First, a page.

Control Over the Uncontrollable

Oxymorons seem to be the norm when discussing chronic physical illness. For example, as discussed in earlier posts, some chronic illnesses are associated with forms of memory loss while at the same time can assist in creating what feels like undying traumatic memories. Other times, some people with certain chronic physical illnesses experience themselves as having had no control over the development of their illness,the course of the illness, or the prognosis; nevertheless, these same people manage to develop a strong sense of control over their lives. There are countless examples demonstrating how the psychological experience of living with a chronic illness is extremely complicated, far from black and white, and full of gray which on the surface seems contradictory but upon reflective examination makes perfect sense.

Lets examine the seemingly ironic control over the uncontrollable. How does a person who lives with chronic physical illness feel a sense of control when at the same time that person describes the development of his or her illness as completely out of his or her control? Quite commonly people who live with chronic physical illness, especially immediately following the receiving of a diagnosis, attempt to compensate for the lack of control over their illness by becoming overly controlling in other areas of their lives. For example, a parent may excessively worry about his or her children and may uneccesarily micromanage every aspect of his or her children's lives. Another person may stay at work longer, keeping all aspects of his or her job in order, and can become extremely anxious if something is out of place, needing to properly put it back in its right place in order to relax.

There are people who are diagnosed with chronic physical illnesses who up until their diagnosis have taken extreme care of their bodies and health. Sometimes these people will say things like, "I don't understand. I did everything right. I exercised and ate healthy." Or if a young person is diagnosed you may hear something like, "but this only happens to old people. And even if people who have been diagnosed did smoke or eat poorly, they may state things such as, "my father smoked for 50 years and he was fine." What all of these people share is the experience of having the feeling of being in control of their lives and of their health become suddenly shattered after receiving their diagnosis. Now how to regain some control? Ok anyone can default to overcompensating and being excessively controlling in other areas of his or her life, which is not necessarily a bad thing and can at times be comforting...but does it really make one feel more empowered? Not really. Fortunately, this is not the only manner in which one who lives with a chronic physical illness can experience control over the uncontrollable.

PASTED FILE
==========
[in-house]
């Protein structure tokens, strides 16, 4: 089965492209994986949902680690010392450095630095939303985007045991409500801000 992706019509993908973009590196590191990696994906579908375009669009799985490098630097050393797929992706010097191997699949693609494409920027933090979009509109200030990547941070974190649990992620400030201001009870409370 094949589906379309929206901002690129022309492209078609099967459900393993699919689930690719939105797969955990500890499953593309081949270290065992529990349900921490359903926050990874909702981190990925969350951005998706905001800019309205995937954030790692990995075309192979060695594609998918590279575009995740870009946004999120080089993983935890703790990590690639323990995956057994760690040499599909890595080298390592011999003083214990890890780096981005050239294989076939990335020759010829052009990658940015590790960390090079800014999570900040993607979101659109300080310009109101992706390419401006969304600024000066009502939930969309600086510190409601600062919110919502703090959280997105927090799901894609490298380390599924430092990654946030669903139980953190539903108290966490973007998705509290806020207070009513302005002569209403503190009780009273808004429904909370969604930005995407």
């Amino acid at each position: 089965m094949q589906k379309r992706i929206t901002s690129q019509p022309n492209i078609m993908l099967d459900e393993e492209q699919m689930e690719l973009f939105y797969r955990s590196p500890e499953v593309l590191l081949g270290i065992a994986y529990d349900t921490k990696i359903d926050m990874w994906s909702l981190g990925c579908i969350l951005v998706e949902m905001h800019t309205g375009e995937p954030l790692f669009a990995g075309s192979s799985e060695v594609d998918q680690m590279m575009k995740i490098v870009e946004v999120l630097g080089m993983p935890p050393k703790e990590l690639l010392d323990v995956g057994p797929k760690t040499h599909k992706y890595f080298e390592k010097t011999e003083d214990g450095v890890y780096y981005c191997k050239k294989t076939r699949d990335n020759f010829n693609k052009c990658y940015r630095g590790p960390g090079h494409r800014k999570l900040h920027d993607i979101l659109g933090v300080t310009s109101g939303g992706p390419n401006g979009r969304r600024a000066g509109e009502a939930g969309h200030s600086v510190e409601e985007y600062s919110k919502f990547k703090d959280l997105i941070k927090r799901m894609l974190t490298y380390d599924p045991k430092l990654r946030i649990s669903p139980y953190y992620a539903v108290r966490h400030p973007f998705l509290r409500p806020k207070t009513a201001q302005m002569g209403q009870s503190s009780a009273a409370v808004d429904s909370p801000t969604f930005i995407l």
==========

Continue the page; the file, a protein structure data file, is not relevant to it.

When first receiving a diagnosis some people may not want to talk about the illness. They may feel embarrassed by it, may not want to depress or bore others with it, may simply want to pretend it does not exist, among other things. This especially makes sense when first being diagnosed because one is in shock and at times in denial, and therefore pushes the realness of the illness away in order to cope. As time passes however, the illness becomes a reality simply by the virtue of its physical existence, symptoms, doctor's appointments, or taking medication. There is a huge experiential inconsistency if the person still cannot talk about the illness, as if there is something fundamentally wrong with him or her for having the illness. Now that gives a lot of power to the illness, doesn't it? Talk about feeling like you do not have any control.

Imagine what it would be like to take some of that power back! Would it be possible to verbally acknoweldge the existence of the illness to others, to describe it to loved ones in a way that communicates "this is part of my life right now and I am explaining it to you so that you can understand"? Ok so now you ackowledge that this is something that you have to live with. Now what can you do to live well? Can you research everything there is to know about what alleviates your symptoms and try them out? Can you interactively communicate with your doctor so that your doctor-patient experience is not just the doctor telling you what to do? Can you not be embarrassed that you have to live with your illness and express to others any accomodations that you might need? You are entitled to accomodations. You have control over all of these things and more. Yes you still cannot control the fact that you have an illness but that does not mean that you cannot control what you choose to do about it. If you experience the illness as playing a power game with you in which it has all the power, then play the game right back and win it by taking control over all the things that you can. Even though it seems like many things, the illness only took control of one thing, and even though it is a big thing do not forget that it is really one thing.

I do not intend to minimize the extent of change that occurs in a person's life after being diagnosed with an illness but I just want to point out how easy it is for our minds to play a trick on us and make us think that control is lost over everything...that is the illness's power game. Changes will occur in your life after being diagnosed with a chronic illness--YOU ARE IN CONTROL OF HOW YOU DEAL WITH THEM...ALL OF THEM (unless you are deemed as lacking capacity to make decisions in which case you probably would not be able to coherently be reading this). The illness is only in control of the fact that you have it. Do not give it any more power than that. You can have control over the uncontrollable!